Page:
Stable isotope data for Globigerina bulloides and Cibicidoides pachyderma, benthic foraminiferal census counts and relative abundance of the elevated epibenthos group at Site U1391

Published: 27-08-2020| Version 3 | DOI: 10.17632/vp2wc9hktz.3
Qimei Guo,
Baohua Li,
Antje H. L. Voelker,
Jin-Kyoung Kim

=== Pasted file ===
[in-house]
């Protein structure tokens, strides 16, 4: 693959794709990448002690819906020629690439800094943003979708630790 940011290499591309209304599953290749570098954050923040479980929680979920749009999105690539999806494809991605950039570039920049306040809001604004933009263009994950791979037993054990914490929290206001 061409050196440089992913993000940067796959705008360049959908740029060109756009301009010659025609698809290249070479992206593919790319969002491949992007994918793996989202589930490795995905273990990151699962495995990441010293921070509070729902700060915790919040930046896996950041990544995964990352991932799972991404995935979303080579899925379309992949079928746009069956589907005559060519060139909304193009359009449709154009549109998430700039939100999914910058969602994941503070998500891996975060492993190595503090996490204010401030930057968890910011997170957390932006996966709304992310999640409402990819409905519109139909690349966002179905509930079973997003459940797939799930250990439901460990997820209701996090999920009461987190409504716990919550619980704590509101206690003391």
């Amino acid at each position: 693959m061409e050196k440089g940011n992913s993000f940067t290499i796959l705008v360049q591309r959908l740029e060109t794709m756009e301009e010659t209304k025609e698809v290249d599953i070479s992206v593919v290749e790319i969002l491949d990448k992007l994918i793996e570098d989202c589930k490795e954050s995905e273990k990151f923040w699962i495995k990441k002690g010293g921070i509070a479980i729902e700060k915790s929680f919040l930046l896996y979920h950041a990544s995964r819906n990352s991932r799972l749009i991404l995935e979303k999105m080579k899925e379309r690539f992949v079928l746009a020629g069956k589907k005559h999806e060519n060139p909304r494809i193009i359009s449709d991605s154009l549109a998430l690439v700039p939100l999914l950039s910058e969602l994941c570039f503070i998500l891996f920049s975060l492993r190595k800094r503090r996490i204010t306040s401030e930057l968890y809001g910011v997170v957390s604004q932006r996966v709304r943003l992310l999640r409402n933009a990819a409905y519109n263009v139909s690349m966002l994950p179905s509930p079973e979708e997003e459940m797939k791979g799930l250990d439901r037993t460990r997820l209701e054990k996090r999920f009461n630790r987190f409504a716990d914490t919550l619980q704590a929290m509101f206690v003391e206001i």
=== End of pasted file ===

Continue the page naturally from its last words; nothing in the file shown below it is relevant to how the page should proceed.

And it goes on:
Previous modeling has shown that Mediterranean Outflow Water (MOW) variability may affect the formation of North Atlantic Deep Water, which may stabilize or destabilize the thermohaline circulation, and hence trigger climate change. Therefore, understanding the MOW dynamics throughout the geological history is of great significance to decode past and predict future climate changes. Site U1391 (37°21.532’ N, 9°24.656’ W; 1085 m water depth) is situated in the northeastern Atlantic Ocean off the southwestern Iberian margin, and in the distal area of the lower Mediterranean Outflow Water (MOW) core. Foraminiferal stable oxygen and carbon isotopes and benthic foraminiferal records from the 415-m-long composite section at Site U1391 were analyzed to decipher the MOW variability over the last 1.3 myr. Planktonic and benthic foraminiferal oxygen isotope data (δ18O of Globigerina bulloides and Cibicidoides pachyderma) were used to establish the chronostratigraphic framework. This section encompasses the time interval from marine isotope stage (MIS) 1 to MIS 40 (0-1.3 Ma). C. pachyderma δ13C can be used as a tracer for reconstructing the ventilation of past deep-water masses. The benthic δ13C maxima often corresponded to precession maxima and the benthic δ13C minima to precession minima, revealing that the bottom water ventilation off the Portugal increased at precession maxima and decreased at precession minima. Elevated epifaunal species are directly related to the presence of the MOW and can be used as a proxy for MOW reconstruction during the Pleistocene. The variations in the relative abundance of the elevated epibenthos group suggested that the MOW intensity had ~100-kyr, ~41-kyr and ~20-kyr cycles during the last 1.3 myr. The precession forcing was the predominant driver of the~20-kyr cyclic variation in the MOW intensity. The ~41-kyr cyclic variation in the pre- and post-MPT MOW dynamics was strongly controlled by the Earth’s obliquity, and the variation during the MPT was controlled by precession. The variation in the abundance of the elevated epibenthos group was dominated by the ~41-kyr cycle prior to the MPT and had a significant ~100-kyr cycle after the MPT, which suggested there was a MPT-related shift in the MOW dynamics.